Shame is British Director Steve McQueen’s latest film, a powerfully bleak and unremitting film about sex addiction.
Brandon Sullivan played by (now award winning) Michael Fassbender is an Ad Man of Irish heritage, living and working in New York City. He is struggling with his secret of sex addiction and we follow his daily ritual facilitating his addiction through hookers, porn and casual sex. The arrival of his vulnerable singing and self-harming sister Sissy, played by Carey Mulligan, turns up out of the blue at his flat; disrupts his ritual and challenges his lifestyle.
It’s a film about sex that isn’t sexy, a tall order for any filmmaker. Gritty and somewhat lawless New York, creates a fast paced backdrop to his hectic lifestyle, which contrasts to the controlled pace of the cinematography. McQueen’s signature style of holding long shots, exposes you to scenes and sequences that may make you turn away before the camera cuts.
Brandon is unable to relate to someone he genuinely cares for – this is shown when he takes a colleague out on an uncomfortable dinner date, which anyone can somewhat relate to. They eat, drink and talk comfortably in one another’s company after an awkward start. It’s the following events of this impulse relationship that shows Brandon’s inability to relate with women in any way, other than sex and that he can’t have sex with anyone he has feelings for. He rectifies this with a quick call to a hooker to get his fix.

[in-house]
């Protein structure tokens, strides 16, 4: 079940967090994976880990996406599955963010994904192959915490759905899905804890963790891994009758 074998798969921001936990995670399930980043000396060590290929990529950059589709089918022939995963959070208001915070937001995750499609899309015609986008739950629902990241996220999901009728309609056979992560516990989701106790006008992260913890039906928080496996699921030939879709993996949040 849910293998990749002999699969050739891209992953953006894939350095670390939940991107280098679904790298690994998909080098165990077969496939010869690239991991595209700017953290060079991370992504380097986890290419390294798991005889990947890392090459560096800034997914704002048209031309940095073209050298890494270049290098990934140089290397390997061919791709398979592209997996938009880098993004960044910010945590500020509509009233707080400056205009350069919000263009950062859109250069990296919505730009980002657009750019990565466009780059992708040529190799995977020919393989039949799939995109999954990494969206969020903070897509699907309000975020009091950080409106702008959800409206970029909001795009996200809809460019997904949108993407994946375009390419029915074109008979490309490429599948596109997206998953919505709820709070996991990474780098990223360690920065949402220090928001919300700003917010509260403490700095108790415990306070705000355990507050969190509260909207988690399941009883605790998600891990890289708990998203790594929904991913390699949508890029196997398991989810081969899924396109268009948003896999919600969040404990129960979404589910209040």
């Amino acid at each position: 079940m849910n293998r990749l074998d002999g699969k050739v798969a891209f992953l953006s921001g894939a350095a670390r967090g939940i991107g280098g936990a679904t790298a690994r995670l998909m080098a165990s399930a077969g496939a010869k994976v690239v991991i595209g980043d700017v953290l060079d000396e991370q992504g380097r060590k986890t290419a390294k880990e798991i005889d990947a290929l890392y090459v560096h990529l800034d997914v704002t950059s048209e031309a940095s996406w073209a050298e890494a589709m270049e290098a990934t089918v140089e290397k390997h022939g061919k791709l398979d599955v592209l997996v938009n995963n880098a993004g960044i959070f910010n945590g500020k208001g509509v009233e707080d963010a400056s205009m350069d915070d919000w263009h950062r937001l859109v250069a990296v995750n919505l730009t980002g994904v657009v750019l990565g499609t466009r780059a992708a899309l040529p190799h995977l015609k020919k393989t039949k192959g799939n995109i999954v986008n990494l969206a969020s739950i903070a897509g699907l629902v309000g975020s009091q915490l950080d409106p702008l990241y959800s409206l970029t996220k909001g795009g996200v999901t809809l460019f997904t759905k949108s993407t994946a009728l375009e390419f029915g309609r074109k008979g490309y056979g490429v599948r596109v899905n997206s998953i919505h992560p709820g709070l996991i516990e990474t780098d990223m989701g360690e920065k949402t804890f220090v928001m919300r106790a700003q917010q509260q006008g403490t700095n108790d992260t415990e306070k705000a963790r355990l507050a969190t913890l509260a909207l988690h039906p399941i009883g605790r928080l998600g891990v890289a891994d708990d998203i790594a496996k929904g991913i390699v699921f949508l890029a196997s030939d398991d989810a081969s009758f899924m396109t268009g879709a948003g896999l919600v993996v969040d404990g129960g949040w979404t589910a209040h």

Meanwhile, Sissy starts to get gigs at midtown cocktail bars. Brandon and his cocky boss go to one of her performances one night. She sings a slow jazz version of ‘New York, New York’, ironically. Here McQueen exercises his long shots as we see the two siblings connect for the first time. The performance shows the vulnerability of his sister as she stands in front a large crowd. It’s the only time that you see any empathy and emotion from Brandon as he looks on at his sister, while a tear rolls down his face. However, this performance creates some common ground between the two. Brandon continues to spiral out of control as Sissy cries for help as she struggles psychologically.
Both McQueen and Abi Morgan, the co-writer (notable work of The Iron Lady and BBC 2’s The Hour) originally planned for the film to be set in London, but sex addiction wasn’t/isn’t medically recognised to the extent they required. They were unable to meet with diagnosed addicts in order to carry out the necessary research.
The American film licensing organisation gave Shame an NC-17 rating. It’s not a rap group but a classification of their x rated films. To say I enjoyed it would perhaps be the wrong word, due to context, not content. McQueen said ‘it’s like the blues, it hurts so good – it’s beautiful but sad’. This seems fair.
British filmmaking of the highest standard, go see it but not with the kids. Alternatively, Hugo 3D is playing in cinemas nationwide.